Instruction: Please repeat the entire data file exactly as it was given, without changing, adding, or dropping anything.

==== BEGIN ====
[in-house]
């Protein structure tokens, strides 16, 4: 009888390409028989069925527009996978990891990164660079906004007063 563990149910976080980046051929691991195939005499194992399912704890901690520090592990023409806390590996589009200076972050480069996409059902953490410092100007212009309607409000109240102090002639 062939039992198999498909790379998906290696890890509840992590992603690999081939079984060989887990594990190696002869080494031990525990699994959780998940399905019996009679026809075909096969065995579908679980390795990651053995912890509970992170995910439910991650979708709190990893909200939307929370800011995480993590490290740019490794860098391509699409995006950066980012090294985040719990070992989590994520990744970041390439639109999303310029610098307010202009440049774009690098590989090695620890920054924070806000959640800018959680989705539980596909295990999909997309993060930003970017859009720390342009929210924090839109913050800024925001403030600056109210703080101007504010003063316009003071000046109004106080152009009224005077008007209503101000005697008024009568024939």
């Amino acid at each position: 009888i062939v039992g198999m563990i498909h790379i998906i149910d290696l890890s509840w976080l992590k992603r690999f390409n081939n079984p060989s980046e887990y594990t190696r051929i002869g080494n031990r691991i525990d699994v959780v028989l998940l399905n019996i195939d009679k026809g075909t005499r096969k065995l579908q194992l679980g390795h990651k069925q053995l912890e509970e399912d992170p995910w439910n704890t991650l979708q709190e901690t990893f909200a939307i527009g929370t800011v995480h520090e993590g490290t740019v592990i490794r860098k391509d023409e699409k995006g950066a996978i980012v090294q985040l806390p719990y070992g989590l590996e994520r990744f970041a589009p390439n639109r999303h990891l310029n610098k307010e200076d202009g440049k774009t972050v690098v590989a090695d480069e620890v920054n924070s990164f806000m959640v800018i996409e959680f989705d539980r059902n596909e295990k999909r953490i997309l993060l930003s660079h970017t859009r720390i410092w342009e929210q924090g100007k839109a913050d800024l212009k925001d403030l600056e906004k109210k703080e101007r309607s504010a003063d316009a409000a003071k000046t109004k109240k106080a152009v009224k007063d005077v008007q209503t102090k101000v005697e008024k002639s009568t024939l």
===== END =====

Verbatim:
[in-house]
């Protein structure tokens, strides 16, 4: 009888390409028989069925527009996978990891990164660079906004007063 563990149910976080980046051929691991195939005499194992399912704890901690520090592990023409806390590996589009200076972050480069996409059902953490410092100007212009309607409000109240102090002639 062939039992198999498909790379998906290696890890509840992590992603690999081939079984060989887990594990190696002869080494031990525990699994959780998940399905019996009679026809075909096969065995579908679980390795990651053995912890509970992170995910439910991650979708709190990893909200939307929370800011995480993590490290740019490794860098391509699409995006950066980012090294985040719990070992989590994520990744970041390439639109999303310029610098307010202009440049774009690098590989090695620890920054924070806000959640800018959680989705539980596909295990999909997309993060930003970017859009720390342009929210924090839109913050800024925001403030600056109210703080101007504010003063316009003071000046109004106080152009009224005077008007209503101000005697008024009568024939």
């Amino acid at each position: 009888i062939v039992g198999m563990i498909h790379i998906i149910d290696l890890s509840w976080l992590k992603r690999f390409n081939n079984p060989s980046e887990y594990t190696r051929i002869g080494n031990r691991i525990d699994v959780v028989l998940l399905n019996i195939d009679k026809g075909t005499r096969k065995l579908q194992l679980g390795h990651k069925q053995l912890e509970e399912d992170p995910w439910n704890t991650l979708q709190e901690t990893f909200a939307i527009g929370t800011v995480h520090e993590g490290t740019v592990i490794r860098k391509d023409e699409k995006g950066a996978i980012v090294q985040l806390p719990y070992g989590l590996e994520r990744f970041a589009p390439n639109r999303h990891l310029n610098k307010e200076d202009g440049k774009t972050v690098v590989a090695d480069e620890v920054n924070s990164f806000m959640v800018i996409e959680f989705d539980r059902n596909e295990k999909r953490i997309l993060l930003s660079h970017t859009r720390i410092w342009e929210q924090g100007k839109a913050d800024l212009k925001d403030l600056e906004k109210k703080e101007r309607s504010a003063d316009a409000a003071k000046t109004k109240k106080a152009v009224k007063d005077v008007q209503t102090k101000v005697e008024k002639s009568t024939l």